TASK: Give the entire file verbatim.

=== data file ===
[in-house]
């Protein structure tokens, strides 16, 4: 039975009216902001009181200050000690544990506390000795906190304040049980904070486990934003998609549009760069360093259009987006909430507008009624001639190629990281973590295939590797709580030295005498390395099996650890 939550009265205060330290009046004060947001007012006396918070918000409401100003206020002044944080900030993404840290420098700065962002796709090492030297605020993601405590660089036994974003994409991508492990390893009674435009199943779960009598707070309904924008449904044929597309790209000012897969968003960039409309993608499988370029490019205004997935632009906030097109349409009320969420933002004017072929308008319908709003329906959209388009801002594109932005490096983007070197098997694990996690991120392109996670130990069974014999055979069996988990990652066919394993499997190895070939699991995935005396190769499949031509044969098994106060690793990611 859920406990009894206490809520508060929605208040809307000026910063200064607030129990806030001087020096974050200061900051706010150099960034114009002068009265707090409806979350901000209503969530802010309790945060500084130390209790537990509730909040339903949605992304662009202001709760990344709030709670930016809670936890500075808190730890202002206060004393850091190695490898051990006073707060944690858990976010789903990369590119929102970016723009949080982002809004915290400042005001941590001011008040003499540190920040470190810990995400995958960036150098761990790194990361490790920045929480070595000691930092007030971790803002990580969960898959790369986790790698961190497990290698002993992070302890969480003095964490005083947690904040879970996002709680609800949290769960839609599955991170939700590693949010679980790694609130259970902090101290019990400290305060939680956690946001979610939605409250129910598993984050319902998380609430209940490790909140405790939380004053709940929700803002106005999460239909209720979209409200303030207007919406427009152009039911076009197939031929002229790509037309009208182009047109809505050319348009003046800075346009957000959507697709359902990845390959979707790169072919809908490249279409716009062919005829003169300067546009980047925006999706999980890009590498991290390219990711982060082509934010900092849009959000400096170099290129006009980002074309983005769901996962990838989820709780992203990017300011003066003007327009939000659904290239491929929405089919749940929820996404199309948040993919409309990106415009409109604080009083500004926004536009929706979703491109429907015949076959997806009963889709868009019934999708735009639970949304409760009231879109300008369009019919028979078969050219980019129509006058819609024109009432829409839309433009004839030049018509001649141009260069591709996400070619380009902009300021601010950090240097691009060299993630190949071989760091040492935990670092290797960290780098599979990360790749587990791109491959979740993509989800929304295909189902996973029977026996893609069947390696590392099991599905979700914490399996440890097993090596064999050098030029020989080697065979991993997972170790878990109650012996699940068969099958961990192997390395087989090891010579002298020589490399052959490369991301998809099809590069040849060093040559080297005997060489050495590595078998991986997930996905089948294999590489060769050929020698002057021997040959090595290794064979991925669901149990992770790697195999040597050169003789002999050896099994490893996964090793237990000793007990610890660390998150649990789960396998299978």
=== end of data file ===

[in-house]
């Protein structure tokens, strides 16, 4: 039975009216902001009181200050000690544990506390000795906190304040049980904070486990934003998609549009760069360093259009987006909430507008009624001639190629990281973590295939590797709580030295005498390395099996650890 939550009265205060330290009046004060947001007012006396918070918000409401100003206020002044944080900030993404840290420098700065962002796709090492030297605020993601405590660089036994974003994409991508492990390893009674435009199943779960009598707070309904924008449904044929597309790209000012897969968003960039409309993608499988370029490019205004997935632009906030097109349409009320969420933002004017072929308008319908709003329906959209388009801002594109932005490096983007070197098997694990996690991120392109996670130990069974014999055979069996988990990652066919394993499997190895070939699991995935005396190769499949031509044969098994106060690793990611 859920406990009894206490809520508060929605208040809307000026910063200064607030129990806030001087020096974050200061900051706010150099960034114009002068009265707090409806979350901000209503969530802010309790945060500084130390209790537990509730909040339903949605992304662009202001709760990344709030709670930016809670936890500075808190730890202002206060004393850091190695490898051990006073707060944690858990976010789903990369590119929102970016723009949080982002809004915290400042005001941590001011008040003499540190920040470190810990995400995958960036150098761990790194990361490790920045929480070595000691930092007030971790803002990580969960898959790369986790790698961190497990290698002993992070302890969480003095964490005083947690904040879970996002709680609800949290769960839609599955991170939700590693949010679980790694609130259970902090101290019990400290305060939680956690946001979610939605409250129910598993984050319902998380609430209940490790909140405790939380004053709940929700803002106005999460239909209720979209409200303030207007919406427009152009039911076009197939031929002229790509037309009208182009047109809505050319348009003046800075346009957000959507697709359902990845390959979707790169072919809908490249279409716009062919005829003169300067546009980047925006999706999980890009590498991290390219990711982060082509934010900092849009959000400096170099290129006009980002074309983005769901996962990838989820709780992203990017300011003066003007327009939000659904290239491929929405089919749940929820996404199309948040993919409309990106415009409109604080009083500004926004536009929706979703491109429907015949076959997806009963889709868009019934999708735009639970949304409760009231879109300008369009019919028979078969050219980019129509006058819609024109009432829409839309433009004839030049018509001649141009260069591709996400070619380009902009300021601010950090240097691009060299993630190949071989760091040492935990670092290797960290780098599979990360790749587990791109491959979740993509989800929304295909189902996973029977026996893609069947390696590392099991599905979700914490399996440890097993090596064999050098030029020989080697065979991993997972170790878990109650012996699940068969099958961990192997390395087989090891010579002298020589490399052959490369991301998809099809590069040849060093040559080297005997060489050495590595078998991986997930996905089948294999590489060769050929020698002057021997040959090595290794064979991925669901149990992770790697195999040597050169003789002999050896099994490893996964090793237990000793007990610890660390998150649990789960396998299978």